Background Pegloticase is a pegylated, mammalian recombinant uricase approved in 2010 in the US for the treatment of chronic gout refractory to conventional therapy.
Objectives Gout flares and infusion-related reactions (IRs) were the most commonly reported adverse events (AEs) in recently published Phase 3 pegloticase trials.1 Post-hoc analyses of IRs following these trials revealed a relationship between these events and serum urate (SUA) levels. Here we provide details of the IR data, with the aim of maximizing the safety of pegloticase administration by reducing IR risk.
Methods 212 patients (pts) with RCG were treated with pegloticase 8 mg (biweekly or monthly) or placebo in 2 replicate 6-month blinded, randomized controlled trials (RCTs) and one open-label extension (OLE) study (N=151 enrolled; n=149 treated). A total of 5887 pegloticase infusions were administered. IR was defined as an adverse event (AE) occurring during or within 2 hrs of infusion. Safety was assessed by AE reports and lab tests. Per protocol pts were to receive IR prophylaxis (fexofenadine 60 mg the night before and the morning of each infusion; paracetamol 1000 mg and hydrocortisone 200 mg IV prior to each infusion).
Results IRs were reported overall in 26% (22/85 biweekly) and 42% (35/84 monthly) of pegloticase-treated pts in the RCTs and in 44% (65/149) of pts in the OLE study. Discontinuations from study or study drug owing to IRs occurred in 11% (9/85 pegloticase biweekly) and 13% (11/84 pegloticase monthly) of pts in the RCTs and in 11% (16/149) of pts in the open-label extension. Among the 16 pts in the OLE who discontinuted treatment, 2 were responders, 7 were non-responders and 7 had been treated with placebo in the RCTs (thus were not classified by RCT responder status). For all 3 studies, pts with SUA <6 mg/dL on the day of infusion had fewer than 1 IR per 100 infusions. 91% of IRs in the randomized trials and 88% of IRs in the extension study occurred when SUA exceeded 6 mg/dL on the day of infusion. The most common signs and symptoms associated with IRs were chest pain, back pain, flushing, muscle spasms, erythema/hyperemia, nausea/vomiting, abdominal discomfort, dyspnea, hyperhidrosis, headache, blood pressure increase or decrease, urticaria and pruritis. Among individuals with a first exposure to pegloticase during the RCTs or OLE study (n=208), 12 pts experienced IRs (reviewed retrospectively) with signs and symptoms consistent with a published definition of anaphylaxis.2 All IRs resolved with supportive measures and no patients required intubation, mechanical ventilatory support, pressors, or hospitalization. No deaths were associated with IRs in the RCTs or OLE.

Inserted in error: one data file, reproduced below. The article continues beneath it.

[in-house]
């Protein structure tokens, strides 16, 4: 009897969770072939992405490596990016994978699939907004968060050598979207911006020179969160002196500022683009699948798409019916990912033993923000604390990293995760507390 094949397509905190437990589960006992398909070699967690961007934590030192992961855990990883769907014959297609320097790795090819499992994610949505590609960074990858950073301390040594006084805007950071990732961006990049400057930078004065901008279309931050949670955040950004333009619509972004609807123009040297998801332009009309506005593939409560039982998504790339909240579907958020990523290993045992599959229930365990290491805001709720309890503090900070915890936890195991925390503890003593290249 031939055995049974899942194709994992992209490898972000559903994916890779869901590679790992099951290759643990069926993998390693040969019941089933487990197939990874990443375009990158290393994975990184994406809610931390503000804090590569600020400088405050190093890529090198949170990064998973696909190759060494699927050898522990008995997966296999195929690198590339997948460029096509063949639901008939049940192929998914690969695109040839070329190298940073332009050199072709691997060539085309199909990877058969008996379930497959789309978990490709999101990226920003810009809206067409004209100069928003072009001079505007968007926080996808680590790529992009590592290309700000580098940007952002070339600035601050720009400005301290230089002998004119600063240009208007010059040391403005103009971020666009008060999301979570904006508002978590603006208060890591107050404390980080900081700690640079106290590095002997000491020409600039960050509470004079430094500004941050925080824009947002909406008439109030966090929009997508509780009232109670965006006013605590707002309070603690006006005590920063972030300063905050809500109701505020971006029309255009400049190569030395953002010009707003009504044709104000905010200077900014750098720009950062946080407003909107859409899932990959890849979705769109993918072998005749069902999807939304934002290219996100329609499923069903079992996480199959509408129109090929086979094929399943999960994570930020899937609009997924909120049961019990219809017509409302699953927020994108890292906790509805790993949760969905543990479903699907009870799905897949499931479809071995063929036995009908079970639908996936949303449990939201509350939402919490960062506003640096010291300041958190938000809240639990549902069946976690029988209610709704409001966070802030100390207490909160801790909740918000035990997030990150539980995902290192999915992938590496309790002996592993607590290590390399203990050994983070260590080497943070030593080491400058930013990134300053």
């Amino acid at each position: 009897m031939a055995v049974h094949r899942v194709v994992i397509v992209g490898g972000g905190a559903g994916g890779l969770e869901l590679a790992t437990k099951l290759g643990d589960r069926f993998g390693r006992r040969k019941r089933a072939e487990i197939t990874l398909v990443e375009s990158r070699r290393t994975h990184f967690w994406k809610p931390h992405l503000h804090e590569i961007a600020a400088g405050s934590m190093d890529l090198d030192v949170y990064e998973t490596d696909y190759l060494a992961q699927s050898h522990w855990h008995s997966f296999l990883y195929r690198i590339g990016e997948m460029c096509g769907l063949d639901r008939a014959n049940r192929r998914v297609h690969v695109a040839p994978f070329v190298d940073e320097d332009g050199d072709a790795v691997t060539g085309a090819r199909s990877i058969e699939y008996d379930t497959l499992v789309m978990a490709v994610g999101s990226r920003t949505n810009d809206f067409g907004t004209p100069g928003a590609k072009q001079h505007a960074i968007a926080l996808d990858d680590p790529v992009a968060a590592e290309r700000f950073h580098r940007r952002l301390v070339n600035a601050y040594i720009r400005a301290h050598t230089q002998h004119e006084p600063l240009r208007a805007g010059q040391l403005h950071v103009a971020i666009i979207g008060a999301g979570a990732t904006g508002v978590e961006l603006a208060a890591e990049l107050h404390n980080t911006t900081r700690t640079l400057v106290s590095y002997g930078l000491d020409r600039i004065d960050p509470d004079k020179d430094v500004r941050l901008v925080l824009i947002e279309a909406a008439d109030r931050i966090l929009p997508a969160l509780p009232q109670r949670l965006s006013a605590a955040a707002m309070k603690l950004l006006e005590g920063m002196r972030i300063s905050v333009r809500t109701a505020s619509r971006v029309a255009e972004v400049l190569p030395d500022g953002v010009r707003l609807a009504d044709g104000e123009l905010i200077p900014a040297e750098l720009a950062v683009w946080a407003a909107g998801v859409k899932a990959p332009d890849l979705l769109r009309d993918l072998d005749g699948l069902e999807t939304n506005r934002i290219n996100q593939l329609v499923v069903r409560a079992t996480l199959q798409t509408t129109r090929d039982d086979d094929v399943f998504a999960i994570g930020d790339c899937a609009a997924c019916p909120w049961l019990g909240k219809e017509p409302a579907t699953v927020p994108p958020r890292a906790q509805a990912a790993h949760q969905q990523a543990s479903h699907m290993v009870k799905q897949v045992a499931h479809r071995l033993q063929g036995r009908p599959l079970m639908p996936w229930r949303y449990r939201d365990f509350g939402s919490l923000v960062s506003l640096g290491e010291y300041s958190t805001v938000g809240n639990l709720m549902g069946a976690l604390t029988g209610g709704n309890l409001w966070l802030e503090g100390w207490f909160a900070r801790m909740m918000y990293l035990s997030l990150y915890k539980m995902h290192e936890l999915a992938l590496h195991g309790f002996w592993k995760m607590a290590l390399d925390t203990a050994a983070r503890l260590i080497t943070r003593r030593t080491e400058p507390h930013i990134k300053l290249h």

Conclusions All IRs observed in these clinical studies resolved with conservative medical management. Routine pre-infusion measurement of serum urate and discontinuation of pegloticase in pts showing loss of urate-lowering efficacy would have avoided approximately 90% of infusion-related reactions in these trials.
Sundy et al. JAMA 2011;306:711-720.
Sampson et al. Ann Emerg Med 2006;47:373-380.
Disclosure of Interest H. Baraf Grant/Research support from: Takeda, Savient, Regeneron, Nuon, Ardea, Metabolex, Novartis, Consultant for: Regeneron, Savient, Ardea, Speakers Bureau: Takeda, Savient, R. Yood Grant/Research support from: Savient, Takeda, Consultant for: Savient, J. Sundy Grant/Research support from: Ardea Biosciences, Pharmos, Metabolex, Consultant for: Ardea Biosciences, Pharmos, Novartis, F. Ottery Shareholder of: Savient, Employee of: Savient, M. Becker Grant/Research support from: Savient, Takeda, Consultant for: Savient, Takeda, Ardea, BioCryst, Regeneron, URL/Mutual/Metabolex/Chugai
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